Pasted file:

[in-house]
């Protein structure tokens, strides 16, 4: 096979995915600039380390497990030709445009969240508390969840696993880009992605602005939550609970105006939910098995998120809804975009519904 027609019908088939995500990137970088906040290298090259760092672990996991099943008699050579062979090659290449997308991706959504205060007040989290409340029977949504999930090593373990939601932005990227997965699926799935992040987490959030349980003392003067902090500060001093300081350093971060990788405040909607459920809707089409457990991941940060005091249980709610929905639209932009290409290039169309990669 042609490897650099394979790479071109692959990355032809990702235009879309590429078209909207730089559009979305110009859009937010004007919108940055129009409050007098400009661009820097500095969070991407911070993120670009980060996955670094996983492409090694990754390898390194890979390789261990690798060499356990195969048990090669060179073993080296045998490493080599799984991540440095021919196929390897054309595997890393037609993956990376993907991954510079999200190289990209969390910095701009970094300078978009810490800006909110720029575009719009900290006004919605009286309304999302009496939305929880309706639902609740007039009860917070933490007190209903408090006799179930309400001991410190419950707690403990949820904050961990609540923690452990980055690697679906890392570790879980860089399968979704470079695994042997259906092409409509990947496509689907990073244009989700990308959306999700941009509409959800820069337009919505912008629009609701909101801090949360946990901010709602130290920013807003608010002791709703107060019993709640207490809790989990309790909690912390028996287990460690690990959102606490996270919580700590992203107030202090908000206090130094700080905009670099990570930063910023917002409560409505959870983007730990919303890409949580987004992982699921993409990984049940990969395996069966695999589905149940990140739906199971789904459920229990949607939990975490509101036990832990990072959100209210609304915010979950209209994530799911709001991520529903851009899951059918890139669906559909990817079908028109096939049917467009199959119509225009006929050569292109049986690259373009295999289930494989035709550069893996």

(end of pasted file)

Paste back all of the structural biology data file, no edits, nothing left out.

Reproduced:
[in-house]
């Protein structure tokens, strides 16, 4: 096979995915600039380390497990030709445009969240508390969840696993880009992605602005939550609970105006939910098995998120809804975009519904 027609019908088939995500990137970088906040290298090259760092672990996991099943008699050579062979090659290449997308991706959504205060007040989290409340029977949504999930090593373990939601932005990227997965699926799935992040987490959030349980003392003067902090500060001093300081350093971060990788405040909607459920809707089409457990991941940060005091249980709610929905639209932009290409290039169309990669 042609490897650099394979790479071109692959990355032809990702235009879309590429078209909207730089559009979305110009859009937010004007919108940055129009409050007098400009661009820097500095969070991407911070993120670009980060996955670094996983492409090694990754390898390194890979390789261990690798060499356990195969048990090669060179073993080296045998490493080599799984991540440095021919196929390897054309595997890393037609993956990376993907991954510079999200190289990209969390910095701009970094300078978009810490800006909110720029575009719009900290006004919605009286309304999302009496939305929880309706639902609740007039009860917070933490007190209903408090006799179930309400001991410190419950707690403990949820904050961990609540923690452990980055690697679906890392570790879980860089399968979704470079695994042997259906092409409509990947496509689907990073244009989700990308959306999700941009509409959800820069337009919505912008629009609701909101801090949360946990901010709602130290920013807003608010002791709703107060019993709640207490809790989990309790909690912390028996287990460690690990959102606490996270919580700590992203107030202090908000206090130094700080905009670099990570930063910023917002409560409505959870983007730990919303890409949580987004992982699921993409990984049940990969395996069966695999589905149940990140739906199971789904459920229990949607939990975490509101036990832990990072959100209210609304915010979950209209994530799911709001991520529903851009899951059918890139669906559909990817079908028109096939049917467009199959119509225009006929050569292109049986690259373009295999289930494989035709550069893996």